February 2011

IDSA Releases First Guidelines On MRSA

By Brian McCurdy, Senior Editor

Recognizing the rise of methicillin resistant Staphylococcus aureus (MRSA) and its role in infections acquired in the hospital and community, the Infectious Diseases Society of America (IDSA) has released its first guidelines on treating MRSA.

   The IDSA recommends that for hospitalized patients with complicated skin and soft tissue infections (cSSTI), along with surgical debridement and broad-spectrum antibiotics, one should consider empirical therapy for MRSA. Warren Joseph, DPM, notes this is a major point as the IDSA recommends that “pretty much all” patients with cSSTIs should begin anti-MRSA treatment. He says the guidelines do not give any leeway for local or regional variations in MRSA incidence.

    “Frankly, in the past six months to a year, most of our admitted patients are not growing MRSA at this point,” says Dr. Joseph, who is affiliated with the Roxborough Memorial Hospital in Philadelphia. “I have actually started going back to escalation (no MRSA empiric coverage) therapy in some cases.”

   Noting MRSA’s high prevalence, Mark Kosinski, DPM, says it is prudent to use an MRSA active agent as part of empiric therapy for severe infections. He notes that based on the culture results and clinical response, one can decide to continue or discontinue use of the antibiotic.

   “Those first few days, when you are waiting for the culture and sensitivity report to come back, can be the most critical,” says Dr. Kosinski, a Fellow of the IDSA. “Time can’t be wasted giving the wrong antibiotic. Failure to cover MRSA in a serious infection could lead to worsening of the infection and result in loss of life or limb.”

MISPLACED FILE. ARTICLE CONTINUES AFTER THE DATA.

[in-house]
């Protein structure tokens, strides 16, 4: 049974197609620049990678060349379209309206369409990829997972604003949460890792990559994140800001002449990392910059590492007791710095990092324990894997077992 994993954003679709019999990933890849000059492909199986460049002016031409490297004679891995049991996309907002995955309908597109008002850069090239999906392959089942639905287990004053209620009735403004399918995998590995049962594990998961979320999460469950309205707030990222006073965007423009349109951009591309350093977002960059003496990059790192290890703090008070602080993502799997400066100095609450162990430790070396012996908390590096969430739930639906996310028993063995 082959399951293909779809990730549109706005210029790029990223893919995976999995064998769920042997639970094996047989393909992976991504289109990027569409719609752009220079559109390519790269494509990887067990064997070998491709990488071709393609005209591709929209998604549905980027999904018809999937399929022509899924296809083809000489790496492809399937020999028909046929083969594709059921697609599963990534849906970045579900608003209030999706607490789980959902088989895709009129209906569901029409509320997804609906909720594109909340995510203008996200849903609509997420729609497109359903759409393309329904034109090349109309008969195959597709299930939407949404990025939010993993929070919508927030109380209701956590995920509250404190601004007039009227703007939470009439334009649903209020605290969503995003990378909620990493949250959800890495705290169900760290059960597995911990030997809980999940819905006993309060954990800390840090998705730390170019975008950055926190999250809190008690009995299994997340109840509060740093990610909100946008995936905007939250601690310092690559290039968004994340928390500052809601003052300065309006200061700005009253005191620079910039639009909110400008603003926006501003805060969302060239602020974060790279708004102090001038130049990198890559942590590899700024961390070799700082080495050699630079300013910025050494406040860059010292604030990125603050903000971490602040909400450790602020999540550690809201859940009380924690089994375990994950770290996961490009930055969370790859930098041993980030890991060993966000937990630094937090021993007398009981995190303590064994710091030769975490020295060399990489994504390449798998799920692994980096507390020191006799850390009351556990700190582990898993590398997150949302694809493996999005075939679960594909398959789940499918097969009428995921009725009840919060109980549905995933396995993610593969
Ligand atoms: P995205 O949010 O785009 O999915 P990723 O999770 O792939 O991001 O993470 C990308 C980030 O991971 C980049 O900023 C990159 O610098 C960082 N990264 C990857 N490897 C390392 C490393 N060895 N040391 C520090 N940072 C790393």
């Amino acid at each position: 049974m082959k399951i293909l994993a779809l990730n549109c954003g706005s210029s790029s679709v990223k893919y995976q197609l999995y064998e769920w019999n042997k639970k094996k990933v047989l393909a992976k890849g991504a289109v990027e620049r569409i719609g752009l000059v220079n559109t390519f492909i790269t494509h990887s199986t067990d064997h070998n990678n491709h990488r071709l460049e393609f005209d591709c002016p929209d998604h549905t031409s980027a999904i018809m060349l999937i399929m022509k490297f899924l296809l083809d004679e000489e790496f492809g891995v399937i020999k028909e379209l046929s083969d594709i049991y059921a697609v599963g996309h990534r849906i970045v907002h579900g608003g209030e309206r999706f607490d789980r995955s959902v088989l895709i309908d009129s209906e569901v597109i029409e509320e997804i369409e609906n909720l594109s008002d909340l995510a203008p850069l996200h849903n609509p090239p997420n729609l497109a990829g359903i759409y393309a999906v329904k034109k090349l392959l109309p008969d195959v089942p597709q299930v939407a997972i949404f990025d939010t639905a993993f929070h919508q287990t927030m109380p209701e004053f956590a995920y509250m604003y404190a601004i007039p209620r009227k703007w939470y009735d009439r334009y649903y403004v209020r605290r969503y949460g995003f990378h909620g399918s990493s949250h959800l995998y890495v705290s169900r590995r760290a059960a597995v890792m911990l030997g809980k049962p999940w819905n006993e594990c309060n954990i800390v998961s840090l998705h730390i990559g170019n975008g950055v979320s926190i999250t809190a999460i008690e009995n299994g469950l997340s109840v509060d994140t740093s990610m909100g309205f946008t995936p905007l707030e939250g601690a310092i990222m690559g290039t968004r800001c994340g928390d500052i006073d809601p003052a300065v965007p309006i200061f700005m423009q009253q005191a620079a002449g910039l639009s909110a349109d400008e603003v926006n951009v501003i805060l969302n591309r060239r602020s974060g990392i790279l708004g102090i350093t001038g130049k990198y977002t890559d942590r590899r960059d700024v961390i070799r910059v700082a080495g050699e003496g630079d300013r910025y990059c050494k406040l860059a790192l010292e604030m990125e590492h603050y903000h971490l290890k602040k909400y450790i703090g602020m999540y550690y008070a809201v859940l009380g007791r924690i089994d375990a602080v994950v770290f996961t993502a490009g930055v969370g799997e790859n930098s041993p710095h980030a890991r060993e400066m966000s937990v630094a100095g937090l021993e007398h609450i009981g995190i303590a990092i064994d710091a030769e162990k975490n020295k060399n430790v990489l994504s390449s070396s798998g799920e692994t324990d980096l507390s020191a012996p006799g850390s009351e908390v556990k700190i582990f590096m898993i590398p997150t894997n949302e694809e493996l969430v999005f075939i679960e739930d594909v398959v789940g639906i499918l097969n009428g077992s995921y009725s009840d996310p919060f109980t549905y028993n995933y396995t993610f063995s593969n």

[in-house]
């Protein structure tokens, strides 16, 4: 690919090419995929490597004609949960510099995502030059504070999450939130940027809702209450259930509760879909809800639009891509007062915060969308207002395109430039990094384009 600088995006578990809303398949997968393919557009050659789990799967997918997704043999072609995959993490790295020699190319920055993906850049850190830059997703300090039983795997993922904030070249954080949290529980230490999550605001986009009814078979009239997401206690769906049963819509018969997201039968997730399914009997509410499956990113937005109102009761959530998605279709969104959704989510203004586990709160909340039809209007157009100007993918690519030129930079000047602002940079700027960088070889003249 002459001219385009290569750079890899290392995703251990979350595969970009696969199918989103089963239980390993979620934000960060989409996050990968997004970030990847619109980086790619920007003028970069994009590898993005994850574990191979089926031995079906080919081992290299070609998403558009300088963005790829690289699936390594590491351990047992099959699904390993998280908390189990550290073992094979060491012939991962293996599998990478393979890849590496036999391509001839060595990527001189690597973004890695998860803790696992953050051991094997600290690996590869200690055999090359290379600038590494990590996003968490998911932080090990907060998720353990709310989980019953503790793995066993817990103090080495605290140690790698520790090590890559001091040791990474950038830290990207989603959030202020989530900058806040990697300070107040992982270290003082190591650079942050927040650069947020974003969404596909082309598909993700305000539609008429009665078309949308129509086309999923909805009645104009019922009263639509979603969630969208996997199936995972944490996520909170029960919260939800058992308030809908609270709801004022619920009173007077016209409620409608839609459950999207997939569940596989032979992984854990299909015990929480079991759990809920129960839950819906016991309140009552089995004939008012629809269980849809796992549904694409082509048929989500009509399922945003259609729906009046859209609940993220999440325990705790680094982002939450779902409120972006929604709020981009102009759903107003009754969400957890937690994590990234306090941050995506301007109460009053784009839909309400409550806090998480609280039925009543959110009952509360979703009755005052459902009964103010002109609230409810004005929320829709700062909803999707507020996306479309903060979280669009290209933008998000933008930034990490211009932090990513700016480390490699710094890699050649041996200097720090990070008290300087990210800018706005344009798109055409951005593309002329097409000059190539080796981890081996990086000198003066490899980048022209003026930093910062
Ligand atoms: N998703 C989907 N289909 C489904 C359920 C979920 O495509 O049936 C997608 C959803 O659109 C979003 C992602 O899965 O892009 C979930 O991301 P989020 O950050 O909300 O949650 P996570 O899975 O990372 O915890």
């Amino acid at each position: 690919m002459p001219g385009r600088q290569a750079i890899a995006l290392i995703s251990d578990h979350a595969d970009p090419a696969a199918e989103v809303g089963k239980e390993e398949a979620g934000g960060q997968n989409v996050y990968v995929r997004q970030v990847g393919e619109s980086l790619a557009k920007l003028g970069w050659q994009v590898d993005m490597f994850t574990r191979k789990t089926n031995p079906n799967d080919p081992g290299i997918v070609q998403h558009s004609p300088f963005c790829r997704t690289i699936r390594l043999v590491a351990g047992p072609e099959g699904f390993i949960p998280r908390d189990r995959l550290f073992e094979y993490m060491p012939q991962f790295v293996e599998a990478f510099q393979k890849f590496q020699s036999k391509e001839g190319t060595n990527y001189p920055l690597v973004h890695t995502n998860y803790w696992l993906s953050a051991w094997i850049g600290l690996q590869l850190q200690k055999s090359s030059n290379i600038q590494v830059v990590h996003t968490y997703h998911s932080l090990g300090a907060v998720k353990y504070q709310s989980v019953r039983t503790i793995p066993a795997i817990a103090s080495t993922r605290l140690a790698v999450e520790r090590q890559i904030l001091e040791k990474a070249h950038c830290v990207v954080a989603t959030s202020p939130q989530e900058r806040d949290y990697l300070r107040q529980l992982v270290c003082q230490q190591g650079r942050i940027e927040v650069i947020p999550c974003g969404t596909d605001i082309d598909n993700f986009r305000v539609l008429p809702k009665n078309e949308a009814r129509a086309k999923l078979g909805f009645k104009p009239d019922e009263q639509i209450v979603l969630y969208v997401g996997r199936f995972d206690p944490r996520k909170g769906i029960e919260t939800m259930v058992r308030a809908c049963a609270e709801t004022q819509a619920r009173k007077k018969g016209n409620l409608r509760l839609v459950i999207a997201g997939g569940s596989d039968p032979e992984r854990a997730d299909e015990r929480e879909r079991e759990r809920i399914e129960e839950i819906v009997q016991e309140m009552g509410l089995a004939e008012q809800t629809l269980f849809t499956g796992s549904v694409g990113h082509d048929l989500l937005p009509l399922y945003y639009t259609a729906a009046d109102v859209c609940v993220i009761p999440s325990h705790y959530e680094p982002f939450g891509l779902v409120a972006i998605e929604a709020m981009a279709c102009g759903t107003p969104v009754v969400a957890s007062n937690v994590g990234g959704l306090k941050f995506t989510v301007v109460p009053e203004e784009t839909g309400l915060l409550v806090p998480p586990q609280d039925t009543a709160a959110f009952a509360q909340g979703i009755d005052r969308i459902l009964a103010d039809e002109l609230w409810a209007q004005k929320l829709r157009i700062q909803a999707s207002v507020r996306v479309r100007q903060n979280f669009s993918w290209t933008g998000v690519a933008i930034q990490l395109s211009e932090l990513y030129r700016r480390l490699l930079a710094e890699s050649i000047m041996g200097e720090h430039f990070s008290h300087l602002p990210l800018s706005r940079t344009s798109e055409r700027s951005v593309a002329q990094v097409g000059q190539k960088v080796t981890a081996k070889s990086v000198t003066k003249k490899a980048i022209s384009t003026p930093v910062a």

What The Guidelines Say About Vancomycin Dosing

For patients with normal renal function, the IDSA recommends IV vancomycin 15 to 20 mg/kg (actual body weight) every eight to 12 hours, and not to exceed 2 g per dose. For seriously ill patients with suspected MRSA, the guidelines call for a loading dose of 25 to 30 mg/kg (actual body weight).

   In addition, the IDSA notes trough vancomycin concentrations are the most accurate and practical method to guide vancomycin dosing. One should obtain serum trough concentrations after achieving steady state conditions, prior to the fourth or fifth dose, according to the guidelines, which do not recommend monitoring of peak vancomycin concentrations. The guidelines suggest vancomycin trough concentrations of 15 to 20 µg/mL for serious infections, such as bacteremia, infective endocarditis, osteomyelitis, meningitis, pneumonia and severe SSTI like necrotizing fasciitis due to MRSA.

    “There is essentially no good evidence to support bumping vancomycin dose/levels that high in lower extremity infections,” says Dr. Joseph, a Fellow of the IDSA.

   Dr. Joseph has a concern that many practitioners are significantly increasing vancomycin doses and maintaining troughs of 15 of 20 µg/mL despite little evidence of increased efficacy and good evidence of increased renal toxicity. He supports troughs between 10 and 15 µg/mL.

   Similarly, Dr. Kosinski questions whether vancomycin trough dosing at 15 to 20 µg/mL will cause an increase in adverse events, most notably nephrotoxicity. “This in itself may be sufficient reason to start using the host of other MRSA active agents available,” he says. “It’s time to be iconoclastic and disrupt the vancomycin gold standard status quo.”

   For further reading, see Dr. Joseph’s Handbook of Lower Extremity Infections blog at www.leinfections.com/ . Dr. Joseph also blogs for Podiatry Today at http://www.podiatrytoday.com/blogs/warren-s-joseph-dpm-fidsa.

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